Posts Tagged ‘Check-in’
Sometimes you just need to retreat.
No, I’m not talking about the kind of retreat where you curl up in a ball and hide from the world because rejection number three thousand five hundred and ninety-nine has just found its way to your inbox.
I’m talking about the “lock yourself away and write until your fingers fall off” variety.
That’s the kind of retreat I’ve been blessed to undertake for the last several days while on vacation from the day job.
Okay, I still have all ten fingers … nine of my toes, too. The tenth is numb after its run-in with my exercise bike. Being the klutz I am, I kicked the dumb thing while I was walking around.
Having been at my office for 10-plus years, I get a ridiculous amount of vacation to burn off every year (four weeks) — and this summer, I have to take it before our staff goes down in number. (One of my fellow page designers is leaving at the end of the month.)
So I’m off work for two whole weeks and the Boyfriend is out of town. He took his kids to California to see where he grew up.
What’s a pre-published author to do with all that free time? Write, of course.
One day, I poured out 3,500 words of my WIP (the one connected to “Beauty and the Ballplayer.”) Another day saw a word count of 2,ooo. The other two days were 800 and 1,100 — and that’s with breaks for movies. (Being a comedy fan, I went to see “Bad Teacher” one night and “Friends with Benefits” another afternoon.)
Even today, with grocery shopping and softball practice, I’ve written about 700 words — and reached a turning point. In fact, I’m going to get back to it now. See you on the other side … hopefully with a fully finished first draft.
The gals at the Ruby Slippered Sisterhood posted a form to look for a critique partner. When I tried to post my response in the comments, it didn’t show up. So here it is, in all its glory:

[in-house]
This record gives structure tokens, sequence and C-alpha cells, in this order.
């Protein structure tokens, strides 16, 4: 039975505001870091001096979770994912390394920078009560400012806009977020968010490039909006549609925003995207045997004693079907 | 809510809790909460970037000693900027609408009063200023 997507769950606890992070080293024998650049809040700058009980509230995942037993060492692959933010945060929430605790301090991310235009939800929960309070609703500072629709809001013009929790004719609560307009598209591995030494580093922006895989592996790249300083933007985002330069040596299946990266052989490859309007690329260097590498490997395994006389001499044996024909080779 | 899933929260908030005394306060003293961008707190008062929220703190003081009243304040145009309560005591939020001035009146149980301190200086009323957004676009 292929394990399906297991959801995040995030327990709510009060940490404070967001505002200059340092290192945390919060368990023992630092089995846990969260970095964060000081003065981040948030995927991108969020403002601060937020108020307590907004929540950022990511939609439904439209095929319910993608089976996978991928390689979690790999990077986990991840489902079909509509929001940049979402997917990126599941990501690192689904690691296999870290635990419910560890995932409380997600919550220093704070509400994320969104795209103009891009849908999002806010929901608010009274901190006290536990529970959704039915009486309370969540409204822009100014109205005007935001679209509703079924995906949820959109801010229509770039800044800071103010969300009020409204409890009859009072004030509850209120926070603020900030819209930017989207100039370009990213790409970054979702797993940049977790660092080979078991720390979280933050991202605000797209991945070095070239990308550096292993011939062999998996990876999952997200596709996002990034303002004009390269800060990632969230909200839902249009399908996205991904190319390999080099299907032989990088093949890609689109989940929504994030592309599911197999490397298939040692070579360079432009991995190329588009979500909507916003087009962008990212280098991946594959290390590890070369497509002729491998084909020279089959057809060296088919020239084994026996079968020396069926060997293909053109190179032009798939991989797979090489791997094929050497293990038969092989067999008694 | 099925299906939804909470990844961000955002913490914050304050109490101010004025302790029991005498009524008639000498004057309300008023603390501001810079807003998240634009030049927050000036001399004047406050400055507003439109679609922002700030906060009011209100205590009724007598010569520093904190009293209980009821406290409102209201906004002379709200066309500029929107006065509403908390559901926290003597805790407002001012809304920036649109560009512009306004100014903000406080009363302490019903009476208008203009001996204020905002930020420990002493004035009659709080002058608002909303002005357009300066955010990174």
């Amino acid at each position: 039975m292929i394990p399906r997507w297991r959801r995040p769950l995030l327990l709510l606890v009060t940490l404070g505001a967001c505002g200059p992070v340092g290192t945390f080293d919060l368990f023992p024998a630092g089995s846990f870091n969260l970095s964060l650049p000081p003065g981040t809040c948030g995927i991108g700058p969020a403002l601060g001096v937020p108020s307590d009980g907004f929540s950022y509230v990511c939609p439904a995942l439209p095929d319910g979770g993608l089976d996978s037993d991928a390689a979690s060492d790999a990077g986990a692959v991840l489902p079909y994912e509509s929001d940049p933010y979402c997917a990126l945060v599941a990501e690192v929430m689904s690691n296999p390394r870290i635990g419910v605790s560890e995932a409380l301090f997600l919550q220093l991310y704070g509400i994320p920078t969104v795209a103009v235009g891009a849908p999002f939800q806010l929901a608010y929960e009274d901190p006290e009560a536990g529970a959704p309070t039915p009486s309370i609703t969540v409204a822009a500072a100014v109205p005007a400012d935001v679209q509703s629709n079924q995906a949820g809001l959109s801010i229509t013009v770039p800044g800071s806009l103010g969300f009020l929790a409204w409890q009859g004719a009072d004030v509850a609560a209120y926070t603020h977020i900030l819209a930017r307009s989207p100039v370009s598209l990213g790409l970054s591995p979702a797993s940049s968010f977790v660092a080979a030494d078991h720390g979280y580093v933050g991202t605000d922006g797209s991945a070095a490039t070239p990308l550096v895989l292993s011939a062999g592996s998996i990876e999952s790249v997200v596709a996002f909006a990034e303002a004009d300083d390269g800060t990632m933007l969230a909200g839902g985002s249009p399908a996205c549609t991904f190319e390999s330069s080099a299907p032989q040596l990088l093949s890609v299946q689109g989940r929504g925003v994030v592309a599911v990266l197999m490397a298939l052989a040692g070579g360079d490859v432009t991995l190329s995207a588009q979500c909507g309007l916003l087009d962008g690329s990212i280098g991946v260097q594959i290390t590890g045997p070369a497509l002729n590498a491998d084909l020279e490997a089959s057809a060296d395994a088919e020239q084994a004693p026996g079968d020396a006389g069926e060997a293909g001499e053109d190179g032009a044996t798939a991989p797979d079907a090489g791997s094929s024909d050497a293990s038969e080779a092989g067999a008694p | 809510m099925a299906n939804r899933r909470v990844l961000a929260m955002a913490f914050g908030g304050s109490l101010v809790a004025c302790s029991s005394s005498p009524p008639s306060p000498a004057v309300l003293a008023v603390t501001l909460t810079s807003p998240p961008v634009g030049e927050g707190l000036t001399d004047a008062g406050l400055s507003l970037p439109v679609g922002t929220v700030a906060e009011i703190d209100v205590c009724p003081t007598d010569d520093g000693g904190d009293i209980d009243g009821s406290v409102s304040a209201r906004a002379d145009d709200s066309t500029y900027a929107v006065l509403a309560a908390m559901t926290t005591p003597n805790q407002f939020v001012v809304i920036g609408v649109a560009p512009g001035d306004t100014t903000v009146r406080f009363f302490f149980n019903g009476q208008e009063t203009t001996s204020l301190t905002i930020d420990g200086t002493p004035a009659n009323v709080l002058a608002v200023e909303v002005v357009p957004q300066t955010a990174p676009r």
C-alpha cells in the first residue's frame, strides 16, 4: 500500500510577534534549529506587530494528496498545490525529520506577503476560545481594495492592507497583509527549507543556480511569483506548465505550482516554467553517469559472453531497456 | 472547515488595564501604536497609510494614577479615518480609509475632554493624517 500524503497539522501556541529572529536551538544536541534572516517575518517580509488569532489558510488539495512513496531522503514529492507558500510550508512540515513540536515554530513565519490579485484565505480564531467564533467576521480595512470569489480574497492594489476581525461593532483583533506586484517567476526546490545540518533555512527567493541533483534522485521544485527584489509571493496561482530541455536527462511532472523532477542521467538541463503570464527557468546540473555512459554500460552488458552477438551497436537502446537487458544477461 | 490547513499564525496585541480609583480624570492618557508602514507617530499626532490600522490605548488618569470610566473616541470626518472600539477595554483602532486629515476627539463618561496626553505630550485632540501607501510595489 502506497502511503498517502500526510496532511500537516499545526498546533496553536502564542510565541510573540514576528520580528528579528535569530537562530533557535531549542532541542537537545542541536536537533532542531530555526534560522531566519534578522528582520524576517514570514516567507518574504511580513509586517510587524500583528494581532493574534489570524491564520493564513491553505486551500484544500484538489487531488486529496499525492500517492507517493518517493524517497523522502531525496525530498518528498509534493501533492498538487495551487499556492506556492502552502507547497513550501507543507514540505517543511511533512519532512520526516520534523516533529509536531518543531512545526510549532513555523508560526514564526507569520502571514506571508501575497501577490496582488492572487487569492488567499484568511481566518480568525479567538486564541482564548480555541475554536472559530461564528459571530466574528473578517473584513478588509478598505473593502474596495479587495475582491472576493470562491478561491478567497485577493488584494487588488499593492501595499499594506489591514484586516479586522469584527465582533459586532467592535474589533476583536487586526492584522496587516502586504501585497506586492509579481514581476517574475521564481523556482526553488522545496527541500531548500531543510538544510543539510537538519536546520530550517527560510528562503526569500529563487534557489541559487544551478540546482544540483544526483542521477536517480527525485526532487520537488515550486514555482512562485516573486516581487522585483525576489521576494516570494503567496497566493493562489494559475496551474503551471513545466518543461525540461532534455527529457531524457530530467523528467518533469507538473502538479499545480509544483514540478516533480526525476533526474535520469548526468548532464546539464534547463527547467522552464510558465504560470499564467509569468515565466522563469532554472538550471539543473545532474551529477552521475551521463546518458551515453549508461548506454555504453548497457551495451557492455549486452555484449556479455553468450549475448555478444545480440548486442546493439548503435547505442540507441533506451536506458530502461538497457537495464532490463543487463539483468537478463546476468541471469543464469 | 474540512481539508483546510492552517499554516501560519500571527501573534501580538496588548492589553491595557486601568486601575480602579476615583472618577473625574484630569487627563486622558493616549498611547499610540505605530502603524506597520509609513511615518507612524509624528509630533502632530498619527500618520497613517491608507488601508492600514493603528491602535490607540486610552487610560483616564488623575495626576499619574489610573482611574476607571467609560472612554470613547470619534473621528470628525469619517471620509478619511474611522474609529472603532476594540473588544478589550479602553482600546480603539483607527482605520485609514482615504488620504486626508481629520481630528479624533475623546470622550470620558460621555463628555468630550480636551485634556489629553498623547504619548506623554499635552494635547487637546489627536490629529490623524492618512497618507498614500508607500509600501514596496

NAME: Arlene Hittle
Please E-MAIL me directly at [email protected]
I write: humorous contemporary series and single title
My favorite authors are Christina Dodd, Kristan Higgins, Cherry Adair, Susan Elizabeth Phillips
My work would be enjoyed by the audience of ??? (If I knew that, wouldn’t I already have sold?)
I prefer to give and receive critiques that include:
Story & characterization analysis only _N__ With occasional line-edits Y__ With in-depth line-edits _S____
I prefer a no-punches-pulled, straightforward critique focusing mostly on problems _N_
To avoid feeling discouraged, I prefer frequent praise to surround negative comments __Y__
I’d like help brainstorming problems _Y_ I just need the problems pointed out _S__
I’m highly self-motivated__S__ I need someone to help me set goals (kick my butt) _S__
I have completed ___6___manuscripts
I usually write_______1,000 to 5,000 words a week.
I finish and polish a 90,000-word book in _8__ months.
I have been seriously writing / pursuing publication for ___2+___years.
My strengths are: dialogue
My weaknesses are: agents say they’re not in love with the characters
My writing credentials are: 2010 Beacon winner, 2011 GH finalist, BS in journalism. My nonGH-finalists have fallen into the bottom and half percentiles. Have a weight-loss blog and a writing blog.